The next morning the Team left Nairobi and made the two-hour drive to Naomi’s Village, located in Maai Mahiu. Bob and Julie met them and began their training.

 

“Today, Naomi’s Village houses 59 orphans,” Keith said. “Most are double orphaned, meaning that they don’t have either parent nor do they have a distant relative that could provide care. These kids are in dire need!”

 

Each morning the On Mission Team rose to a day full of responsibilities, from morning devotionals and getting the children ready for the day to feeding them their meals and reading bedtime stories as they tucked them in each night. The team quickly became “aunties” and “uncles” to each of the children. One child, Eric, took to Keith instantly during their first day.

 

“Eric was a special kid,” Keith said. “The first time that he saw me, he came right up to me and gave me a big hug. During our initial meeting with the kids we built a bonfire, made s’mores and had a time of singing. We would sing a song and then they would sing one to us. They called them presentations and they lasted for 40 minutes.”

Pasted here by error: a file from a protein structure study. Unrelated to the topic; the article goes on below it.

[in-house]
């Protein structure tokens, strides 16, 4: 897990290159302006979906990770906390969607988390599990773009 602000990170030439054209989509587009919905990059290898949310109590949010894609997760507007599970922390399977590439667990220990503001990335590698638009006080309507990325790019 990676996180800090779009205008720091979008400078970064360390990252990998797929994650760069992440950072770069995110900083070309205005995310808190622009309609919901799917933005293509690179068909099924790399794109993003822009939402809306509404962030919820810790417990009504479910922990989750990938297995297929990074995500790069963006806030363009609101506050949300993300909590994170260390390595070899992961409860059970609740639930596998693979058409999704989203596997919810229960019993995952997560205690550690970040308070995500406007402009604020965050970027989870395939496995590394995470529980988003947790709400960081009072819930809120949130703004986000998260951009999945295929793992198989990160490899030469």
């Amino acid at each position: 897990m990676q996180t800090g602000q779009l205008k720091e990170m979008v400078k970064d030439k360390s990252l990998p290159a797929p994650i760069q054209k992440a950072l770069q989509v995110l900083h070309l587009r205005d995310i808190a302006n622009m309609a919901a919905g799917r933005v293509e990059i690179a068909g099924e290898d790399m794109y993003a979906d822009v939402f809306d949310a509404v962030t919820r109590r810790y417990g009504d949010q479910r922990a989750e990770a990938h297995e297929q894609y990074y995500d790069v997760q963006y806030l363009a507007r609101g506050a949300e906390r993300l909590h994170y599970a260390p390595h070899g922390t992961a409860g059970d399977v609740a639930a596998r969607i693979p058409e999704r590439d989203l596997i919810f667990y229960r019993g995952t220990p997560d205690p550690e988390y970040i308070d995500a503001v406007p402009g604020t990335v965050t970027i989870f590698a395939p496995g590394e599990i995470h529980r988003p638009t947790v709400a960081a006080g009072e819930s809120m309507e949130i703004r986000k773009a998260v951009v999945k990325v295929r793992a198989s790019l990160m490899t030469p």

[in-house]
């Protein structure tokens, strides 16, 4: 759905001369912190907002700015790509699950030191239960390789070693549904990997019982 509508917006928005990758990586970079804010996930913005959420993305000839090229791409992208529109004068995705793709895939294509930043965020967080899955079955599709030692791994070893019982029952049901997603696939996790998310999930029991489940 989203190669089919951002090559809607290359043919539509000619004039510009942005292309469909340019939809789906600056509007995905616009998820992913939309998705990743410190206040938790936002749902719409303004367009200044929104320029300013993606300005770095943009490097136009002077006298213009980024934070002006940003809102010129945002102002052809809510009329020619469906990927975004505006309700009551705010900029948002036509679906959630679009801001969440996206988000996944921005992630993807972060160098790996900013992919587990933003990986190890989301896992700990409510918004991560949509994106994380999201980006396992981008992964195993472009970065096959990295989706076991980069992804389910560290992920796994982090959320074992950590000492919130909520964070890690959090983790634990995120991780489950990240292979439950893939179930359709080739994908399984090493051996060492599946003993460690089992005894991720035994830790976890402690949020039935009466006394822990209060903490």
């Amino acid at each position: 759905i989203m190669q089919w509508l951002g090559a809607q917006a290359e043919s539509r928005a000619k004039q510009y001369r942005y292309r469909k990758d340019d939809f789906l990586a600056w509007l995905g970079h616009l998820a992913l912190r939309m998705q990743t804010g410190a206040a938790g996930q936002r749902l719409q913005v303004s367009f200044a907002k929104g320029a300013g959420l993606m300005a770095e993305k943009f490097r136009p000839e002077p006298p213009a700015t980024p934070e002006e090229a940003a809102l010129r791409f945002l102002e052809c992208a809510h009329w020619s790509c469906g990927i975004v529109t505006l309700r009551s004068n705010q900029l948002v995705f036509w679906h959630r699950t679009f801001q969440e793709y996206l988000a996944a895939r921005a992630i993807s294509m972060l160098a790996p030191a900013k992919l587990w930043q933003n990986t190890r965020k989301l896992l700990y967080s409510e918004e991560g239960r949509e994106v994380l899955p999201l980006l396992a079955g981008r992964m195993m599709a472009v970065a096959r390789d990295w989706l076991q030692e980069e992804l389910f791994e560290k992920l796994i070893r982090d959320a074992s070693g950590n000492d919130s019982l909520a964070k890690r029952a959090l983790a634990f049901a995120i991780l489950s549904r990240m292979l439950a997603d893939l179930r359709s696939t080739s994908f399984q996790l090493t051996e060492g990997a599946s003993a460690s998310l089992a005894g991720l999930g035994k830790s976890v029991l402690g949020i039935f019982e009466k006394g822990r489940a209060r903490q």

Naomi’s Village has a social worker named Joy that the Team got to work with. Each week she presents Naomi’s Village with names of orphaned children that need help. Naomi’s Village accepts newborns to children up to seven-years-old. They provide for the children as they age, help them graduate high school and hope that they will attend college and return to the village one day. The oldest child that they are currently caring for is 13 years old.

 

“Their purpose is not to get these children adopted internationally,” Keith said. “These kids come here and stay. Two months ago they received a little girl named Hope. She was such a snuggle bug with our team! Hope is two years old and just now weighs ten pounds. Her features are those of a two-year-old but her body was so tiny. We were able to see Hope begin to smile and walk!”